The Most Violent Line in Cuba is the One for Cigarettes

A line this Wednesday to buy cigarettes in front of the El Exquisito de Fornos market, at Neptuno and Marqués González, in Centro Habana. (14ymedio)

14ymedio bigger14ymedio, Juan Diego Rodríguez, Havana, 15 September 2021 — Insults and many, many shouts among the tumult, this was the scene on Tuesday morning in front of the El Exquisito de Fornos market, in Neptuno and Marqués González, in Centro Habana. The reason? The sale of unrationed cigarettes, a product that has been in short supply for months and keeps smokers and resellers confronting the drop in sales in state markets.

“They put the chicken out for sale very early and the line was very calm, but when the cigarettes arrived, there was this aggressiveness, something that is very common here in the neighborhood because of cigarettes,” a resident from the capital neighborhood, who was trying to buy meat, told 14ymedio this Wednesday.

In El Exquisito de Fornos each person was allowed to buy only one package, which contains ten packs. They sold two varieties of H.Upmann: without a filter, at 245 pesos, and the Selecto, at 280, in addition to Popular Fuerte, at 210.

“Most of those you see there are not smokers. They buy and then resell,” explains another resident who lives in Neptuno, a few blocks from the market. “For example, the Popular cigarette package is resold on the street for 800 and 1,000 pesos and a single pack of H.Upmann costs up to more than 100,” he details.

Since the end of last year, the cigarettes that were sold freely, from the Popular, Aromas, Titanes and Criollo brands have disappeared from the network of state stores and cafes. The first to disappear were those that were sold in national currency, but the shortage also reached the supply that was for sale in foreign currency.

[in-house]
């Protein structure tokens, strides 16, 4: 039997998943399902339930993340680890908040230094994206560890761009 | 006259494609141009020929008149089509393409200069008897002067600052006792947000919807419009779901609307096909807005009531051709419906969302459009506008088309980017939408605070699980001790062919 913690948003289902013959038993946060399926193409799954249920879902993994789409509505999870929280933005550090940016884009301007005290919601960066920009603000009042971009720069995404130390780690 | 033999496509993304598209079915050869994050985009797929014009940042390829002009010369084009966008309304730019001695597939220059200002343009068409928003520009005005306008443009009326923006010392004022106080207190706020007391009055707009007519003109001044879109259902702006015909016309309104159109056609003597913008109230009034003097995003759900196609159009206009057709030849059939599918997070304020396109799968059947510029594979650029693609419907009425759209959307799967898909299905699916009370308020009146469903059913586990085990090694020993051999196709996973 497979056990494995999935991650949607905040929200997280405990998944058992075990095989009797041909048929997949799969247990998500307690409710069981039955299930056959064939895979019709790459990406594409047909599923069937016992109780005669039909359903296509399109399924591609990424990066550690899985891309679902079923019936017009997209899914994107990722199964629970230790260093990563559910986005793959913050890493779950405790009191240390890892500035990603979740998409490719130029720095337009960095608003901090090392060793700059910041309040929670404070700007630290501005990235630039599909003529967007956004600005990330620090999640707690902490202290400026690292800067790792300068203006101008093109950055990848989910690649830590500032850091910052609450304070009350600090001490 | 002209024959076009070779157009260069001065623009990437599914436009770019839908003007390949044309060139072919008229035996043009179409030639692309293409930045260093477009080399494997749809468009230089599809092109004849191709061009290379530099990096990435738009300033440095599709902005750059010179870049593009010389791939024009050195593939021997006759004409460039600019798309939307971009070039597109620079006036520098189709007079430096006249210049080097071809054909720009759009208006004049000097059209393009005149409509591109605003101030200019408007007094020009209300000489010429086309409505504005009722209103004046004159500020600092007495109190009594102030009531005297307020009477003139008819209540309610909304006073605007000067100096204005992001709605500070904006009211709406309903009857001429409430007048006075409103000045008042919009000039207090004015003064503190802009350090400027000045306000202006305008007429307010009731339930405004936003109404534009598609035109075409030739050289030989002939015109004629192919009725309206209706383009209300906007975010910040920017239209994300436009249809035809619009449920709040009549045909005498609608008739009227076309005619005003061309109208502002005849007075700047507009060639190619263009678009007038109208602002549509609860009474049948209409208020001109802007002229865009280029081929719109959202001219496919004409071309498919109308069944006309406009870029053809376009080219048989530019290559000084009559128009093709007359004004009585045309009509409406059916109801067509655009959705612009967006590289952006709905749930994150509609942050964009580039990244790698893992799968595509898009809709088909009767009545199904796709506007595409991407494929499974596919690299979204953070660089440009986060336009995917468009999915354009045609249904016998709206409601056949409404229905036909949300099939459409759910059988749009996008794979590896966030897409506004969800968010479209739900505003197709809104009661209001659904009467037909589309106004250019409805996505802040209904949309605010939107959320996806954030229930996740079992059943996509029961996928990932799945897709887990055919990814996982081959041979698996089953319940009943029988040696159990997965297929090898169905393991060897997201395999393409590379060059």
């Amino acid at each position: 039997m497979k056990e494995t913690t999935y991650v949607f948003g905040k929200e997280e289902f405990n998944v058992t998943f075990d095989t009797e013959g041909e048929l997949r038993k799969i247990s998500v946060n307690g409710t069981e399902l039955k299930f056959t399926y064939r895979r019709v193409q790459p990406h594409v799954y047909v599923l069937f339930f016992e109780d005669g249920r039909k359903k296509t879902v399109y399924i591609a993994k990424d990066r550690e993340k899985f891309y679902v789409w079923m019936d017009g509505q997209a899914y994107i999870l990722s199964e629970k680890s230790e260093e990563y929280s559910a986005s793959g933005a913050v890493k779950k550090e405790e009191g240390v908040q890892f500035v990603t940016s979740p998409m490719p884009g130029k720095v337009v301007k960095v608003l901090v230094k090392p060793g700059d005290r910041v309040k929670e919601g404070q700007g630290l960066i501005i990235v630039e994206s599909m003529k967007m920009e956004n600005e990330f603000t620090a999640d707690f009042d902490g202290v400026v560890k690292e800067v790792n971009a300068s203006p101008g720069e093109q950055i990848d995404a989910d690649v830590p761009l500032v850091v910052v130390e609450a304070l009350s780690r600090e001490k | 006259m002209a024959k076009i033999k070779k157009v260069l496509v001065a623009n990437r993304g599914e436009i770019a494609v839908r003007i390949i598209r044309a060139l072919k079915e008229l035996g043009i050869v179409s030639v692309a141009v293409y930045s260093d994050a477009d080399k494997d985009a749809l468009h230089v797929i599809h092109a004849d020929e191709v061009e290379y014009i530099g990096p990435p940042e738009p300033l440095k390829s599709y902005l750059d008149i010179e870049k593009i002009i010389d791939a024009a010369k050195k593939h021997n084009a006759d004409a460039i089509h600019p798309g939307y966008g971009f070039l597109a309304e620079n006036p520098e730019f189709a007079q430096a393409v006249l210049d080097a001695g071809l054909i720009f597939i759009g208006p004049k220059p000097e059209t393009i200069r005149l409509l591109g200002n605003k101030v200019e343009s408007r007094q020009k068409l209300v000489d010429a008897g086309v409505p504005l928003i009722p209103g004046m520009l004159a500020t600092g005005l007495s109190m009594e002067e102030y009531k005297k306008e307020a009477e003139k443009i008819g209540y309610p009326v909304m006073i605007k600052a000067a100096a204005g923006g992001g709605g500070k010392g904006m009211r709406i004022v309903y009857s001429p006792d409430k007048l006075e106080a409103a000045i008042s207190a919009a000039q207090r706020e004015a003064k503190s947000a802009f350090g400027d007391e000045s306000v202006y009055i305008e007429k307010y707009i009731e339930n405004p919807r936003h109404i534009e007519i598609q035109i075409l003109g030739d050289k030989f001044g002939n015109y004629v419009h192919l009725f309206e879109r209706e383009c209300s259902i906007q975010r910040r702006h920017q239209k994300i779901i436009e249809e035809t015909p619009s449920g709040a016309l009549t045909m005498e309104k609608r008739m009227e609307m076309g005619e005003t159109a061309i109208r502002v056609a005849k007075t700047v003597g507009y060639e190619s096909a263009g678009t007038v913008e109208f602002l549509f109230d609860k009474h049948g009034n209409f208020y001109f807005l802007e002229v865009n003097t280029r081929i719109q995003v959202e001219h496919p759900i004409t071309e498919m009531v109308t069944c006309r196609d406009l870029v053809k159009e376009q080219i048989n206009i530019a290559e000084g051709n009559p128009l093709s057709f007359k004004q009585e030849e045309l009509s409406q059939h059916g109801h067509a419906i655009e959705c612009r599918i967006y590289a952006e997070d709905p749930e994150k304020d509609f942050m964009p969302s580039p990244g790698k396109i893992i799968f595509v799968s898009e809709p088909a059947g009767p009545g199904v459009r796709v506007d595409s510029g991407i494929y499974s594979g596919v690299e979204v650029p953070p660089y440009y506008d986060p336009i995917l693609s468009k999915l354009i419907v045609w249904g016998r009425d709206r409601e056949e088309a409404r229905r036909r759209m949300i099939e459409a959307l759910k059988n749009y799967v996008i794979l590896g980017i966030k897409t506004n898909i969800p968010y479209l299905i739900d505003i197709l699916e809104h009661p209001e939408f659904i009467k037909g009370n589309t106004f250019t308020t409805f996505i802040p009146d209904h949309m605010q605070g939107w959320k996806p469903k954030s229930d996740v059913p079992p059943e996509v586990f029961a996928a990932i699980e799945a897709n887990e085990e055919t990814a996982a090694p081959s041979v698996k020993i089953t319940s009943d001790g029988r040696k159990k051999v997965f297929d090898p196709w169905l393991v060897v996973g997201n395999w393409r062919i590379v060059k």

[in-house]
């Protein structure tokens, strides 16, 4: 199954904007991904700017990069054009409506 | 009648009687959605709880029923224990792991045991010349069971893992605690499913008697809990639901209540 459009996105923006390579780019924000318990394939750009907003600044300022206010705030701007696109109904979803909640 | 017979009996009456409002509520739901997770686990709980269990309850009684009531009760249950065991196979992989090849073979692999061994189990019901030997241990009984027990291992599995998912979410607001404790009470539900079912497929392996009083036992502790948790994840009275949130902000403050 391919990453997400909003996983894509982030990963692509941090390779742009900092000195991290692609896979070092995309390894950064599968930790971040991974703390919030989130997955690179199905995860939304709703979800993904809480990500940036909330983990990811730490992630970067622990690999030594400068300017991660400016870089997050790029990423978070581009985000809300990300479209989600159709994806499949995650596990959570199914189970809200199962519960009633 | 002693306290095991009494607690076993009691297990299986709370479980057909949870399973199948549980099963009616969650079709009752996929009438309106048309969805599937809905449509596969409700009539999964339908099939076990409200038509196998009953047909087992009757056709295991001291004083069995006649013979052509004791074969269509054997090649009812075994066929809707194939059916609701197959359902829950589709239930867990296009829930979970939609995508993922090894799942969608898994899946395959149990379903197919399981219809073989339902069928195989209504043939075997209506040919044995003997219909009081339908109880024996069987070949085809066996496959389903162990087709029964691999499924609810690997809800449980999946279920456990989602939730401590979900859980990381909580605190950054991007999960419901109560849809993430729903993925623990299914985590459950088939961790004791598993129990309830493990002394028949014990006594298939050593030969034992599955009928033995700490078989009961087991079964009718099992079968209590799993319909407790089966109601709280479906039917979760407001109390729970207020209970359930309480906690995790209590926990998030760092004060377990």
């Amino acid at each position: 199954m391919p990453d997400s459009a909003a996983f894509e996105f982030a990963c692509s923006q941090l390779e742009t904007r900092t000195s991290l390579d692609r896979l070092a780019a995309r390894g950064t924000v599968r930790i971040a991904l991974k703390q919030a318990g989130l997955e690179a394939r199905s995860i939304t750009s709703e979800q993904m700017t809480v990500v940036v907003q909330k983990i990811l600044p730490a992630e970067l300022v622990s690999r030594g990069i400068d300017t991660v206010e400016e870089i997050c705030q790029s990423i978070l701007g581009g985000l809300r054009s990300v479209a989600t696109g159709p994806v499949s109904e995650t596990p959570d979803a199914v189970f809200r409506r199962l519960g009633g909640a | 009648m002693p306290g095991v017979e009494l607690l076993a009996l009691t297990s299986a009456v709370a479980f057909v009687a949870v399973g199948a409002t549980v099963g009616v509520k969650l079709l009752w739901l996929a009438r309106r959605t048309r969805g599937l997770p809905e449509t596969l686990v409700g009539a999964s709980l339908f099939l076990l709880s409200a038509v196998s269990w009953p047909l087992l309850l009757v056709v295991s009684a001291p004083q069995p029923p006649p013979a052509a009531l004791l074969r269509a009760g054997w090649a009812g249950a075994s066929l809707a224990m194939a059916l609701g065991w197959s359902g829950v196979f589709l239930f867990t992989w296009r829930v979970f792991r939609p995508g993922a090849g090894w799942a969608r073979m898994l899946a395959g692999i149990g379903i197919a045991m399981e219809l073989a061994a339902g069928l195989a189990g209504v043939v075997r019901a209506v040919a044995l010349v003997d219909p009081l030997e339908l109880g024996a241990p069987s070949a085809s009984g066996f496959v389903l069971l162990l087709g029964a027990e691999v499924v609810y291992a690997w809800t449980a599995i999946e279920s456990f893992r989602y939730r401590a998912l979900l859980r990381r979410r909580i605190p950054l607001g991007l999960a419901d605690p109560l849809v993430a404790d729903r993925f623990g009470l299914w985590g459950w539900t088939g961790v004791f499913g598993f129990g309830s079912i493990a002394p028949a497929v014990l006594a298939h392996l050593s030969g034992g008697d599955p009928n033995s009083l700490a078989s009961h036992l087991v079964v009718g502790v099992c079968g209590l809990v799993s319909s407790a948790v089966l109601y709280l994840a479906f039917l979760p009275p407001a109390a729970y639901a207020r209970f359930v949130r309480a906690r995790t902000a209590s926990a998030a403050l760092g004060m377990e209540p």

The government of the capital announced at the beginning of last July the sale of cigarettes in a regulated manner, in the rationed market, and specified that this point had been reached “due to problems with the availability of the raw material.” The measure was extended to the whole country a few days later and the head of the Ministry of Internal Trade, Betsy Díaz Velázquez, explained that, although it is not a product that is part of the regulated family basket, its sale will be controlled, due to the “deficit of a monthly demand amounting to 37 million packs” to “avoid hoarding.”

Other officials from the ministry itself insisted that the “intermittences in production” are due to difficulties “with the arrival of raw materials in Cuba.” They explained that for this reason the volumes of this product available for sale do not ensure 100% of the country’s demand.


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